The mid-nineteenth century was a fascinating period of industrial expansion, technical innovation, and exuberant fashion. As machines began to replace traditional hand sewing and the first synthetic dye was invented (in 1856), women’s fashions in particular represented a confluence of style and technology with their ever-expanding skirts and elaborate trimmings and accessories. “High Style and Hoop Skirts: 1850s Fashion” draws from the MFA’s rich holdings of mid-nineteenth-century dress to focus on this innovative but often overlooked decade.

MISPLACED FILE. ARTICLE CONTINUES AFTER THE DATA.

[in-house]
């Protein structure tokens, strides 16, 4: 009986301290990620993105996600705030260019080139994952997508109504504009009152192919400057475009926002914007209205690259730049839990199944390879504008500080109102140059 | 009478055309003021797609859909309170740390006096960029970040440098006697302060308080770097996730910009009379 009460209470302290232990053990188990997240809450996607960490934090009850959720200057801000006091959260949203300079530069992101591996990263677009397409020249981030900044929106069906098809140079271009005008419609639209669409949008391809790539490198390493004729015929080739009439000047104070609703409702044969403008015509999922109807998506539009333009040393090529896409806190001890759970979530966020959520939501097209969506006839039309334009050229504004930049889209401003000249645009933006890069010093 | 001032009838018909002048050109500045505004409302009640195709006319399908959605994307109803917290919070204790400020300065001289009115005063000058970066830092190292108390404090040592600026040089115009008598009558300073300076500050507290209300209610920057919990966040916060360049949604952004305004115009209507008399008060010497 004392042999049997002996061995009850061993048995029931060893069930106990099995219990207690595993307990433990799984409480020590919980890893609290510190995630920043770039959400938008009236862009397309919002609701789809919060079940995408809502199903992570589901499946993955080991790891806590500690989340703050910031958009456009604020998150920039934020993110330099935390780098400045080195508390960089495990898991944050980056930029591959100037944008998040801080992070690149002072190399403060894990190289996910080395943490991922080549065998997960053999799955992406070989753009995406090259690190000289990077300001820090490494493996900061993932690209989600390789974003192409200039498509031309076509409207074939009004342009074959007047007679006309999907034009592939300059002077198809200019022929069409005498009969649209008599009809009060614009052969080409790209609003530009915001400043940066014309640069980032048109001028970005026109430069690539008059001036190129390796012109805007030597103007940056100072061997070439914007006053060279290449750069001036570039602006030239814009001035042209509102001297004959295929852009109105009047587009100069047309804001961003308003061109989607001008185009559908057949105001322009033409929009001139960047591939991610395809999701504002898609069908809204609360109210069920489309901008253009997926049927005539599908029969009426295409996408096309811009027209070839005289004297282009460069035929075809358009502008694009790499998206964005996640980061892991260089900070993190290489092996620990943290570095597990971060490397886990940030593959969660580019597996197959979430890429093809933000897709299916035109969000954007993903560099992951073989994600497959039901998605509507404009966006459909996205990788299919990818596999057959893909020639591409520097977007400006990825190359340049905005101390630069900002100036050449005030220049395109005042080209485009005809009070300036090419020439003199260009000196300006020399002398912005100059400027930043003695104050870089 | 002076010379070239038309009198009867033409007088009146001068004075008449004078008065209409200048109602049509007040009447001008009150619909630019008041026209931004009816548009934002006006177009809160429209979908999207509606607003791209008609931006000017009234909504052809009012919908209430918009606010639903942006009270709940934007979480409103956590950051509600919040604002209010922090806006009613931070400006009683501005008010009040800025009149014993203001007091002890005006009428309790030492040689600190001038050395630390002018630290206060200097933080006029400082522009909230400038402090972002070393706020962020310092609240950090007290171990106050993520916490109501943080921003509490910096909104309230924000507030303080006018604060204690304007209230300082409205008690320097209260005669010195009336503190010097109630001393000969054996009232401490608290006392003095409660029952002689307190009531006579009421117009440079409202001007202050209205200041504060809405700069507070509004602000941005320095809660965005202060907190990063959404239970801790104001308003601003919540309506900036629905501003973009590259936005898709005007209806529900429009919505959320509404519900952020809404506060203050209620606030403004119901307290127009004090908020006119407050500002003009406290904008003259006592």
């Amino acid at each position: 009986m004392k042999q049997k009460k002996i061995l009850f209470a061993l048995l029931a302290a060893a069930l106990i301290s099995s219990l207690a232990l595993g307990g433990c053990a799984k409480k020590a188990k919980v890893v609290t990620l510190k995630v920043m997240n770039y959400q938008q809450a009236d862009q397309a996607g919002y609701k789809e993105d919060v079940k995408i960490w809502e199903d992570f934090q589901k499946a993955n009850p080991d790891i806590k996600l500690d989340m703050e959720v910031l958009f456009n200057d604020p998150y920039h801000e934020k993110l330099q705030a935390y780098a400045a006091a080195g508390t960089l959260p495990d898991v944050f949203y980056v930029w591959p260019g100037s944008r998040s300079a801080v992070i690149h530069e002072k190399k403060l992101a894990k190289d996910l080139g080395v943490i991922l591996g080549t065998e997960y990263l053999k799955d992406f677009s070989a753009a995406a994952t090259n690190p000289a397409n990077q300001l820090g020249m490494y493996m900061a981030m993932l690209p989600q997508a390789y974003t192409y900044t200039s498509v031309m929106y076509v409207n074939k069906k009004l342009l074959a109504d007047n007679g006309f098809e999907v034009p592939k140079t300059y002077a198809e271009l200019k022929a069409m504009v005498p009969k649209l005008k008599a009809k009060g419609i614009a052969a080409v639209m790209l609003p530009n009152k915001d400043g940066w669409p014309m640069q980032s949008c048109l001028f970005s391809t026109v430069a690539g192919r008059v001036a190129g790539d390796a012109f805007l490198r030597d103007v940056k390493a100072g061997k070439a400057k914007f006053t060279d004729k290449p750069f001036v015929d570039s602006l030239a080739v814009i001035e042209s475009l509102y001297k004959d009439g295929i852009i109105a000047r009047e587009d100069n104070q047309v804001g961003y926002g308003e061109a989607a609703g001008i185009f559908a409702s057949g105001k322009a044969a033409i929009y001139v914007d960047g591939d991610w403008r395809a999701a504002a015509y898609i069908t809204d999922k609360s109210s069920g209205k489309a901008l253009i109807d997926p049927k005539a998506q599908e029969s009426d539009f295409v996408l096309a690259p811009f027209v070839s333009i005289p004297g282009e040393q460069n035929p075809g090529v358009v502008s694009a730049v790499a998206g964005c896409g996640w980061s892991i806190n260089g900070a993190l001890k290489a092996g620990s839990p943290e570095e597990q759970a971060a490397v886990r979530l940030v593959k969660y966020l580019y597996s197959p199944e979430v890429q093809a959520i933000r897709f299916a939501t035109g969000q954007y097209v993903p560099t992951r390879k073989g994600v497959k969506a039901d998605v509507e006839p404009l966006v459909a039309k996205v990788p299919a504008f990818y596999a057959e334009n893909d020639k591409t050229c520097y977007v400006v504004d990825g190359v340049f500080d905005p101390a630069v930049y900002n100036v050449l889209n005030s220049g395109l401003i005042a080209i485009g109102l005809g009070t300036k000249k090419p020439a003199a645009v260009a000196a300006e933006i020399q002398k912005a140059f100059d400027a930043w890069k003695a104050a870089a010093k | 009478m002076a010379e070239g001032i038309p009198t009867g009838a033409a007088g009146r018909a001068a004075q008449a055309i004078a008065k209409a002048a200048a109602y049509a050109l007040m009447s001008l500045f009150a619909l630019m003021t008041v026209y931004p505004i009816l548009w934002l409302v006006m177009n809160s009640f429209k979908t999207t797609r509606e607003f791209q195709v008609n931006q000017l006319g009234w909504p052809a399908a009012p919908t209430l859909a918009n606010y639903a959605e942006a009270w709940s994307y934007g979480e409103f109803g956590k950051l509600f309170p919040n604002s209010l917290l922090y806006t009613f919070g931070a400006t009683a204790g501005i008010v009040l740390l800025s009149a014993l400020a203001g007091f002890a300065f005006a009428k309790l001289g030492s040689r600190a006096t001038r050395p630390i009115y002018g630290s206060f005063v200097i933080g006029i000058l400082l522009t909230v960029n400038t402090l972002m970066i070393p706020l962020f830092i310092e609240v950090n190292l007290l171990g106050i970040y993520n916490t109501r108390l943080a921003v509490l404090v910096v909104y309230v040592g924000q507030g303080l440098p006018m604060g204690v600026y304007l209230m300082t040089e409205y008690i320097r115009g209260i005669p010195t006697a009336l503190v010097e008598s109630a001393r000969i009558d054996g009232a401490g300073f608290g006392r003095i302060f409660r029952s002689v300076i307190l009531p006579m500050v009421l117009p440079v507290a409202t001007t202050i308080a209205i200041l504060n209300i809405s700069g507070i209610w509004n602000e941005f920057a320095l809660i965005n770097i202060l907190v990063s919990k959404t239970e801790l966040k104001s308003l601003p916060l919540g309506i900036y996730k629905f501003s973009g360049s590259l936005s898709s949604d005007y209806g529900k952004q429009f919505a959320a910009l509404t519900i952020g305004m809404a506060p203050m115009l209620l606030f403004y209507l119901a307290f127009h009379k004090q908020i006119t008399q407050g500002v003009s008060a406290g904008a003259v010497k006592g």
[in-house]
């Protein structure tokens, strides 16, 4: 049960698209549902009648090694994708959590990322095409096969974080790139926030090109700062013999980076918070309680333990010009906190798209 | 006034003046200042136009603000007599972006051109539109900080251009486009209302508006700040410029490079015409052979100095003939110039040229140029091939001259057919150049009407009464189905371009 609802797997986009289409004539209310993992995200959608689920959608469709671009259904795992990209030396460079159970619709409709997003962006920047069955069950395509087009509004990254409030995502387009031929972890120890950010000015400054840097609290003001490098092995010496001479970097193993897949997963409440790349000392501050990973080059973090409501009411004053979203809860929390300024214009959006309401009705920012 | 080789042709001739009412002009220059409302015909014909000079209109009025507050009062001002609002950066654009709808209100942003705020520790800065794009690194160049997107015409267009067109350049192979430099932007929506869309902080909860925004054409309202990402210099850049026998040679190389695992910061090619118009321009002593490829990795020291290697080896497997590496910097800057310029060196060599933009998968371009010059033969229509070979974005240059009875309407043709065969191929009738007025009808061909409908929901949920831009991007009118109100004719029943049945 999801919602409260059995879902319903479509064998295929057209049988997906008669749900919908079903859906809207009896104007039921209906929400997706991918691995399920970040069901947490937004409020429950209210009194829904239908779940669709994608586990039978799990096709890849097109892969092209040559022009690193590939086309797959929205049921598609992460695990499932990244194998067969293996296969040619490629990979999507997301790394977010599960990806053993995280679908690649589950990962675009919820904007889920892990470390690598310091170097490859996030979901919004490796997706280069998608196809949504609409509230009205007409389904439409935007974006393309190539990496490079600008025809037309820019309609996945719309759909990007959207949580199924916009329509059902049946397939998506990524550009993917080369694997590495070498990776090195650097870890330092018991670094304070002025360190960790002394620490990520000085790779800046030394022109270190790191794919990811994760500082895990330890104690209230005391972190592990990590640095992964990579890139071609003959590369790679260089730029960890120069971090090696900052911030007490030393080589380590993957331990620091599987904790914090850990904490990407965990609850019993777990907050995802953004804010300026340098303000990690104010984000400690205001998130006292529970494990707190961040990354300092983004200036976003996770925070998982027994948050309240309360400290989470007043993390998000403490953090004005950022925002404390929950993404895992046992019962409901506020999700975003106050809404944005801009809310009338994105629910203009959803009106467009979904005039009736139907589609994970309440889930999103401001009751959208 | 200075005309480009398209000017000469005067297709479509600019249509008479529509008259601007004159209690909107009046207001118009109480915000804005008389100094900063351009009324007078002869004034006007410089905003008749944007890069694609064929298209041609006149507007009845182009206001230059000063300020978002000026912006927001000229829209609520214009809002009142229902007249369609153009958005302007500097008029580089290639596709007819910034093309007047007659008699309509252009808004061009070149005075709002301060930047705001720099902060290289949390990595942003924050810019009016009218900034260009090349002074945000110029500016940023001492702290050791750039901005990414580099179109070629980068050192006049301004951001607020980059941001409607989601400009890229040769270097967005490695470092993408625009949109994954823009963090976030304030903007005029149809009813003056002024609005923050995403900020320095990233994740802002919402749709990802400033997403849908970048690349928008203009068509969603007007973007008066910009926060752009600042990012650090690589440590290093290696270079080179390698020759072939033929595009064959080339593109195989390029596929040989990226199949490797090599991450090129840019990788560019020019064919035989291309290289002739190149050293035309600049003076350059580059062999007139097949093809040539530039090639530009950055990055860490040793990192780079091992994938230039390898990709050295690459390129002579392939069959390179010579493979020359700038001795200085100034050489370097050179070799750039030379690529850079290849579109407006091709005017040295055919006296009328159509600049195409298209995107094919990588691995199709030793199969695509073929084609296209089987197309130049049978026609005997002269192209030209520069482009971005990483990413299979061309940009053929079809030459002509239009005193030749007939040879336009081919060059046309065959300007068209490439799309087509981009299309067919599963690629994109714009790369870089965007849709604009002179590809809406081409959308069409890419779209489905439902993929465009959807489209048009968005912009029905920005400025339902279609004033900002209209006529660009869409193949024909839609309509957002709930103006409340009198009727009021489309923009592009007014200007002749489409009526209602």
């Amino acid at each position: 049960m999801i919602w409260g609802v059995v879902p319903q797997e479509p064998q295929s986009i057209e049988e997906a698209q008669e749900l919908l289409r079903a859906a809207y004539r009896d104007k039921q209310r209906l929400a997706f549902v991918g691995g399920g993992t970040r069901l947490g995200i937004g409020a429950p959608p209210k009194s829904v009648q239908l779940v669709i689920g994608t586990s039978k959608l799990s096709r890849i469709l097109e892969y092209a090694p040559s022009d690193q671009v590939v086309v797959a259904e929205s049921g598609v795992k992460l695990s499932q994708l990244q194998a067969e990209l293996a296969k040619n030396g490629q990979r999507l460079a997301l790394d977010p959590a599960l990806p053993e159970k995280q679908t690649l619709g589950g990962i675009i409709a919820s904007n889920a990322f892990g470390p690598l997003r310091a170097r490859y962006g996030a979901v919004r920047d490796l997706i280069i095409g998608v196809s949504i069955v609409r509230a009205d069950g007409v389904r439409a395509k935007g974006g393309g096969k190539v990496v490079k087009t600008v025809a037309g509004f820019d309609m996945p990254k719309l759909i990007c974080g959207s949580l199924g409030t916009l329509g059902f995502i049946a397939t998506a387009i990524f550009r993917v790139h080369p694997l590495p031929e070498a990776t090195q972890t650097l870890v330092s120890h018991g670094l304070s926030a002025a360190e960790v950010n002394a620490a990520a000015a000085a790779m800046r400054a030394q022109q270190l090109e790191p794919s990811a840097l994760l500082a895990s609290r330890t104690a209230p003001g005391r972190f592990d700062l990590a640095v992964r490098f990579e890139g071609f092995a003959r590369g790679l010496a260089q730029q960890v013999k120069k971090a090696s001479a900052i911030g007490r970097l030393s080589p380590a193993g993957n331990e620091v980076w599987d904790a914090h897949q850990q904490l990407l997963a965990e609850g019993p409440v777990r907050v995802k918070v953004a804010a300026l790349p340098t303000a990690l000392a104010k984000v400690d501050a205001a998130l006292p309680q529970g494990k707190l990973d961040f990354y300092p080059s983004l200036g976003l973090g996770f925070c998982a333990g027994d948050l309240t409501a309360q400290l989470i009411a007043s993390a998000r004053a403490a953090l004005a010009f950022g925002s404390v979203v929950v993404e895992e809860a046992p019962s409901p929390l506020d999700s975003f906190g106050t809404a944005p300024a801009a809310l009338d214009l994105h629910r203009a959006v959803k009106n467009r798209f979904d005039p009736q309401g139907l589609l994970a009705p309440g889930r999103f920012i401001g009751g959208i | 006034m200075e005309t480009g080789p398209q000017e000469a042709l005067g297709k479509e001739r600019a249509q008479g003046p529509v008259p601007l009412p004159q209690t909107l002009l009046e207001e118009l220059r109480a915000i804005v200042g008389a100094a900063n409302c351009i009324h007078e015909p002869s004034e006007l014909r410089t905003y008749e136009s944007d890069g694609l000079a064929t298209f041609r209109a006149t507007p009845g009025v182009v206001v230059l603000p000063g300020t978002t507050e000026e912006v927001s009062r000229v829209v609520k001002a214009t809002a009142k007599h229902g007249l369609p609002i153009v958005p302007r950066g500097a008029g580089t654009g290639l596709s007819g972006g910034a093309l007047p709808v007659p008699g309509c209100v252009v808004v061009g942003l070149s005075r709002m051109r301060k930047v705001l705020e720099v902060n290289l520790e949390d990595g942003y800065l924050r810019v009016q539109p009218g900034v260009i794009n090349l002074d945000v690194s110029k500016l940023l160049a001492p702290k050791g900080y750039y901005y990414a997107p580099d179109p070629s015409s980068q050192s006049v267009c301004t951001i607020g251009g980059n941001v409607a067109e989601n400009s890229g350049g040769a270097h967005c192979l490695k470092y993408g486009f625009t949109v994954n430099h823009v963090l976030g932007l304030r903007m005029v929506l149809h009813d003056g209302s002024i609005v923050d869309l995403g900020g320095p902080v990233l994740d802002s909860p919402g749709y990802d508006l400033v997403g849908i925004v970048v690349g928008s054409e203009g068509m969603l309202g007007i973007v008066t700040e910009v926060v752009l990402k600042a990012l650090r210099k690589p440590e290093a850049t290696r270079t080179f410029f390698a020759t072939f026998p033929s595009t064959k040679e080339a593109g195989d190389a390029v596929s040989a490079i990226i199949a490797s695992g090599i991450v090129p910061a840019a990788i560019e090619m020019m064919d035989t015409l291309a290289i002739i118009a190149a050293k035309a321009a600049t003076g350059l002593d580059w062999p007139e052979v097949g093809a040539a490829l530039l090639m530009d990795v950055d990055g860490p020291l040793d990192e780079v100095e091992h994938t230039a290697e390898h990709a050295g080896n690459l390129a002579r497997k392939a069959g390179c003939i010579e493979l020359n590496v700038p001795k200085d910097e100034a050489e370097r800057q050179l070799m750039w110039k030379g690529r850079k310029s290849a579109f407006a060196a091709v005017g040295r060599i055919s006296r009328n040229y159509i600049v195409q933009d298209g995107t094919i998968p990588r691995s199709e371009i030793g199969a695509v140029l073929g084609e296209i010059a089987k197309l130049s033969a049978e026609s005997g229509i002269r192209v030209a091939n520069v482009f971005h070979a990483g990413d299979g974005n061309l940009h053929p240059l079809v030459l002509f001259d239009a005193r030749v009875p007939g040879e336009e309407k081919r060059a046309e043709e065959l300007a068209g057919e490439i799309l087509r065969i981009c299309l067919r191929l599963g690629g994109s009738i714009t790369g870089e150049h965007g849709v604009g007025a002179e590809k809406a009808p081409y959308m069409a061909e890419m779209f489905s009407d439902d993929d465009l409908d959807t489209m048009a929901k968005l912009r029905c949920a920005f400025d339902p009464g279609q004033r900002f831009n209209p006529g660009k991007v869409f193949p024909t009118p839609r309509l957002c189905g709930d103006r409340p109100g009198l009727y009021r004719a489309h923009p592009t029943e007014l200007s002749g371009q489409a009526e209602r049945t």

The “artificial crinoline,” or steel hoop skirt, was introduced in the mid-1850s as a revolutionary way to support the enormous skirts of the time, which were made of yards of specialized fabrics (often woven to shape), and embellished with lace, fringe, and ribbon. The prodigious yardage, lavish trimmings, and ornate accessories of women’s dress functioned as the outward manifestation of mid-nineteenth-century prosperity and ingenuity.
Visit the Loring Gallery to see the elaborate daywear and fanciful evening dress - complemented by hats, gloves, shoes, fans, and jewelry - of the high-style 1850s.